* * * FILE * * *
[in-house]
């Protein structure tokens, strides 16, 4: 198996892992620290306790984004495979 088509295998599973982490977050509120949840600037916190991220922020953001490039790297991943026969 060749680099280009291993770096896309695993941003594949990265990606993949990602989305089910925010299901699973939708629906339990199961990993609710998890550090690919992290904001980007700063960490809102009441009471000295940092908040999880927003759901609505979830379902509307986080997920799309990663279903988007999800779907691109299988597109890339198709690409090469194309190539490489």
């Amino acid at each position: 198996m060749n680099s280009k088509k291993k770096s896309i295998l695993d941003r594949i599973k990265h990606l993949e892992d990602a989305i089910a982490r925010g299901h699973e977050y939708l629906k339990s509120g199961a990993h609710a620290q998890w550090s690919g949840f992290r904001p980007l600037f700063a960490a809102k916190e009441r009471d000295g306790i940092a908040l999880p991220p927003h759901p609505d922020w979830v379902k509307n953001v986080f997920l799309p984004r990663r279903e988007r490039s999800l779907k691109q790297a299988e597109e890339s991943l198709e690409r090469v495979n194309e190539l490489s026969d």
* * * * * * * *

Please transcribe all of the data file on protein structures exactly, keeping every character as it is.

[in-house]
């Protein structure tokens, strides 16, 4: 198996892992620290306790984004495979 088509295998599973982490977050509120949840600037916190991220922020953001490039790297991943026969 060749680099280009291993770096896309695993941003594949990265990606993949990602989305089910925010299901699973939708629906339990199961990993609710998890550090690919992290904001980007700063960490809102009441009471000295940092908040999880927003759901609505979830379902509307986080997920799309990663279903988007999800779907691109299988597109890339198709690409090469194309190539490489």
């Amino acid at each position: 198996m060749n680099s280009k088509k291993k770096s896309i295998l695993d941003r594949i599973k990265h990606l993949e892992d990602a989305i089910a982490r925010g299901h699973e977050y939708l629906k339990s509120g199961a990993h609710a620290q998890w550090s690919g949840f992290r904001p980007l600037f700063a960490a809102k916190e009441r009471d000295g306790i940092a908040l999880p991220p927003h759901p609505d922020w979830v379902k509307n953001v986080f997920l799309p984004r990663r279903e988007r490039s999800l779907k691109q790297a299988e597109e890339s991943l198709e690409r090469v495979n194309e190539l490489s026969d």